Top College News Subscribe to the Newsletter

COLUMN: Manning's Losing Legacy

Heights Columnist

Published: Wednesday, February 5, 2014

Updated: Wednesday, February 5, 2014 22:02

It was there for the taking.

Sixty minutes stood between Peyton Manning and NFL immortality. All year we watched Manning pick apart opposing defenses and set records for passing yards, team points, and passing touchdowns. With a win on Sunday, Manning would complete the best single season performance in the history of the quarterback position and become the greatest passer of his generation, if not all time.

Yet, after a 43-8 shellacking from the Seattle Seahawks and their Legion of Boom defense, we’re left wondering—what’s Peyton Manning’s legacy?
For 18 games this season, Manning brilliantly dissected defenses with the help of a stellar offensive line and the best collection of offensive talent the NFL has ever seen. With so many weapons, Manning almost always found the one man the defense left open, and he delivered the ball on point play after play. Peyton rolled through San Diego and New England in the playoffs, and as the Broncos were favored by 2.5 points over Seattle on Sunday, many believed it was only a matter of time before Manning would cap off his historic season with a Super Bowl win.

From the game’s opening snap, however, it was evident the Broncos were outmatched. Manning completed five of his first six passes, but only for a combined 19 yards. The Seahawks refused to give the Broncos’ receivers any cushion and instead smashed into them immediately after they caught the ball. While Manning was barely touched against the Chargers and Pats, the Seahawks’ constant pressure forced him to throw two interceptions on third and longs. And as Seattle’s secondary dared Peyton to beat them with the long ball, he couldn’t make them pay. Manning totaled just 280 yards on 49 attempts, and the longest play of the game for Denver was a mere 23 yards.

Following Sunday’s game, Manning is now 11-12 in the postseason—the 12 losses an NFL record. Of the 19 QBs to start 12 or more playoff games, only Dan Marino (8-10) and Manning have losing records. Manning is just 7-6 at home in the playoffs and has lost nine games when his team’s been favored—in contrast, Joe Montana was 10-2 at home and 16-7 overall. Tom Brady is 12-3 at home and 18-8 overall.

Alongside Montana and Brady, John Elway, Roger Staubach, and Johnny Unitas are consistently mentioned in the discussion of the all-time great quarterbacks. Yet, there’s one thing that separates Peyton from that group—he doesn’t have multiple championships. A win on Sunday would’ve vaulted him at or near the top of the group, given his career stats—he ranks second only to Brett Favre in career passing yards and touchdowns.

As columnists Bill Simmons and Joe Posnanski have recently opined, though, comparing QBs between eras is hard—the game’s changed, statistics aren’t consistent, and expansion and the salary cap have each impacted the league in different ways. Instead, they argue that QBs are competing for the title of best of their generation—there’s Unitas in the ’60s, Staubach in the ’70s, Montana in the ’80s, and Elway in the ’90s. There’s one debate that’s still undecided—this generation—and that’s where Brady and Manning’s fates once again intersect.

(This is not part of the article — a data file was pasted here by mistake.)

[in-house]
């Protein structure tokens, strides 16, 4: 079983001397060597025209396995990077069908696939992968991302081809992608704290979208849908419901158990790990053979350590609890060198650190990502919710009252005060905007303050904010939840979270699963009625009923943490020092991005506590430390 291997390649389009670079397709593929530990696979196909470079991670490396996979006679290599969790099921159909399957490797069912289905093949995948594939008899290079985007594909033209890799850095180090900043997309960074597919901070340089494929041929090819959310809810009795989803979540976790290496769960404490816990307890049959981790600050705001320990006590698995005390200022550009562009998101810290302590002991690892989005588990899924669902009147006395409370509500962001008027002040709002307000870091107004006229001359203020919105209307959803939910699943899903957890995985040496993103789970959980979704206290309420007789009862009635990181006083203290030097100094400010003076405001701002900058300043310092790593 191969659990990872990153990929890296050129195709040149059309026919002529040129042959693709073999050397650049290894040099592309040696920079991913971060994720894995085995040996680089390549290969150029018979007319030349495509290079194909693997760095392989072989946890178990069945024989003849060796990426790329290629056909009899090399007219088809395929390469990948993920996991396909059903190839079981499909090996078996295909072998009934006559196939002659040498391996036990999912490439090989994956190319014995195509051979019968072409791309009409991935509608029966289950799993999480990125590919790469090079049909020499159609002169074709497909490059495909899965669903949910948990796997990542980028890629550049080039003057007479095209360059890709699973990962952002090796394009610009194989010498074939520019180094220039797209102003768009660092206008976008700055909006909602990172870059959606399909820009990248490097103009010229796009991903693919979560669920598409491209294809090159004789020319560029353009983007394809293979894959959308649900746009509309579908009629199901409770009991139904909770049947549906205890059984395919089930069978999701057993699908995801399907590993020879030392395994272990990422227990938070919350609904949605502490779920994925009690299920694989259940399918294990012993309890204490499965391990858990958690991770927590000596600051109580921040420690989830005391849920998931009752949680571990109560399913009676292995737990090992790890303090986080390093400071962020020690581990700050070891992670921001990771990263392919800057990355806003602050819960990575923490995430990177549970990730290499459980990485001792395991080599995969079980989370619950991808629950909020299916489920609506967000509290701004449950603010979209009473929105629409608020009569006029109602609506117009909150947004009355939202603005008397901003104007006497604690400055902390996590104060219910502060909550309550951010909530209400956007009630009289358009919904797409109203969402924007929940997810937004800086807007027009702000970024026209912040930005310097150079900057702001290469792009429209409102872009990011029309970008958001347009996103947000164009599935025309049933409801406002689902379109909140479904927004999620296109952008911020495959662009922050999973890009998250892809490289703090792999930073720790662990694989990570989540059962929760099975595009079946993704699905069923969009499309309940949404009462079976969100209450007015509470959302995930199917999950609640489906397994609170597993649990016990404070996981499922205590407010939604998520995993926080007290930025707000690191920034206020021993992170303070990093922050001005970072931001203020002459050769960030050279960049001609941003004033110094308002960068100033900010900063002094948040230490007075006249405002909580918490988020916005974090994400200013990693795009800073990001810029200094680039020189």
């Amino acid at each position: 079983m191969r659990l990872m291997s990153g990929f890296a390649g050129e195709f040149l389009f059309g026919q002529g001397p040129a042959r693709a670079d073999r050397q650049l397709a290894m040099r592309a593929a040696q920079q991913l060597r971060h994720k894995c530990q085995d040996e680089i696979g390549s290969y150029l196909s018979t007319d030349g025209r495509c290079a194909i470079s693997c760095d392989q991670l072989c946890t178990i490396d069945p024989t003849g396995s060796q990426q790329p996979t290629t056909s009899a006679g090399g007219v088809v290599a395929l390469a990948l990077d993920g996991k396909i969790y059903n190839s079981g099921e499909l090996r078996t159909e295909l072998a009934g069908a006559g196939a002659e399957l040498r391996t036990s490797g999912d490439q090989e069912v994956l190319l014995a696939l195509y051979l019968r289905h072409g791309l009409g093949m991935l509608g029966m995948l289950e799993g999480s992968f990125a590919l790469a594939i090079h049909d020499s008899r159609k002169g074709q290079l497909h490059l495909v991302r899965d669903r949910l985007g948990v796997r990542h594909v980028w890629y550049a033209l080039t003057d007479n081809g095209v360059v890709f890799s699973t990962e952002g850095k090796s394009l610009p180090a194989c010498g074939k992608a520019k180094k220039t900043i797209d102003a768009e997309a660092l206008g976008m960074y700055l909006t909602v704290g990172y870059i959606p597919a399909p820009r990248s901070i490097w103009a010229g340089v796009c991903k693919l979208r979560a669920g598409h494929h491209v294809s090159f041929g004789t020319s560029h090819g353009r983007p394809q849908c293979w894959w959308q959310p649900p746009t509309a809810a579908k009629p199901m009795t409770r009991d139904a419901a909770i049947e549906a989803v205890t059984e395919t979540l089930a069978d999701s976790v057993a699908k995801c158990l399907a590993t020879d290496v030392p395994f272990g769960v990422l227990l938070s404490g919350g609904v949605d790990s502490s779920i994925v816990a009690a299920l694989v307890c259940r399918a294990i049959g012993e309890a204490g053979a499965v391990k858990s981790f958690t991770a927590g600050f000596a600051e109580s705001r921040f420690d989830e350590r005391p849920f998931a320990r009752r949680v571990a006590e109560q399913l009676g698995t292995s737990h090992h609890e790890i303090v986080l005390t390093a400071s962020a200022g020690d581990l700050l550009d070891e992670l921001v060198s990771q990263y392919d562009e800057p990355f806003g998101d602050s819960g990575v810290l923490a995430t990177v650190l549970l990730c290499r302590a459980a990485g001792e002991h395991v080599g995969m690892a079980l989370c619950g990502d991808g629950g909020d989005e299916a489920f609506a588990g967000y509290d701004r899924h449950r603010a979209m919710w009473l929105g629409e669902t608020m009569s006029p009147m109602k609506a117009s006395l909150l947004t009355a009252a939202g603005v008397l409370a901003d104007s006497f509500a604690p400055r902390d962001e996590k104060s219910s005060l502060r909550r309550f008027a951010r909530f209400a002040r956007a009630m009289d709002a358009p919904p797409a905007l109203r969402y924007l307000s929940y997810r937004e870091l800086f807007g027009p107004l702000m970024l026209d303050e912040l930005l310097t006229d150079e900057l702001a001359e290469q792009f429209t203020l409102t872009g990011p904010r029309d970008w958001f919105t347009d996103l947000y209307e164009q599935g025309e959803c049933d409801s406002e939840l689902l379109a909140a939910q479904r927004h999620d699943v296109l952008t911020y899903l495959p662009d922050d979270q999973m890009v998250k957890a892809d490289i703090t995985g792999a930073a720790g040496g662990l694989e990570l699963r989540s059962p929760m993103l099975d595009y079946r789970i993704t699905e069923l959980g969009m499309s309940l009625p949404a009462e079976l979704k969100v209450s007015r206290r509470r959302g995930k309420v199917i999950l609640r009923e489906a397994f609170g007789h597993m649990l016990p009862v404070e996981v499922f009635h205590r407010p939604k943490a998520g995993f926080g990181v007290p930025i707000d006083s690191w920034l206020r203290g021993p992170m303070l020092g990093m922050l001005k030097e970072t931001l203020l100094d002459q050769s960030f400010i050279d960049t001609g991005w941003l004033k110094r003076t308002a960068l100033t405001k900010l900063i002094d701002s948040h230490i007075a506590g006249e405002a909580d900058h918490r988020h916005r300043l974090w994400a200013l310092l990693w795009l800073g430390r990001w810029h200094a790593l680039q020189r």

Supporters of Peyton over Tom argue that Brady’s had better defenses behind him. A look at the numbers confirms that’s simply not true. Using the year-end ranks from Football Outsiders’ Defense-Adjusted Value Over Average statistic—an all-inclusive stat that tracks every play and adjusts for strength of opponent—Manning’s teams from 2001 to 2013 have finished with an average year-end ranking of 14.8. Brady’s Patriots are actually worse, achieving an average ranking of 15 over the same timeframe.

Another often-used argument in favor of Manning is his advantage in regular season statistics. Peyton was blessed to work with Marvin Harrison and Reggie Wayne—two of the best receivers in NFL history—in their absolute primes. Meanwhile, Brady’s leading receivers for the first six years of his career were Troy Brown, David Givens, Deion Branch, and Reche Caldwell. Manning does have a higher career passer rating than Brady, 97.2 to 95.7, but from 2007 on—when the Patriots finally upgraded their receiving corps—Brady has a 102.2 to 101.1 edge.

So the decision comes down to postseason success, which clearly favors Brady and his three Super Bowl wins. In Manning’s sole Super Bowl season, he threw for seven interceptions against three TDs in four playoff games, good for a 70.5 rating. In Brady’s three Super Bowl seasons, he had an 11:3 TD to Interception ratio and an 88.9 rating over nine games. And overall, Manning’s thrown 37 TDs and 24 Interceptions in the playoffs—in three more games, Brady’s ratio stands at 43:22.

So how will Peyton ultimately be remembered? He was a great regular season quarterback who consistently guided his team into the playoffs. Yet in the biggest of moments of his career, he often failed, including Sunday’s recent 35-point Super Bowl blowout. A memorable career? Yes. The best of his generation? No.

Editor’s Note: The views presented in this column are those of the author alone and do not represent the views of The Heights

Recommended: Articles that may interest you

1 comments





log out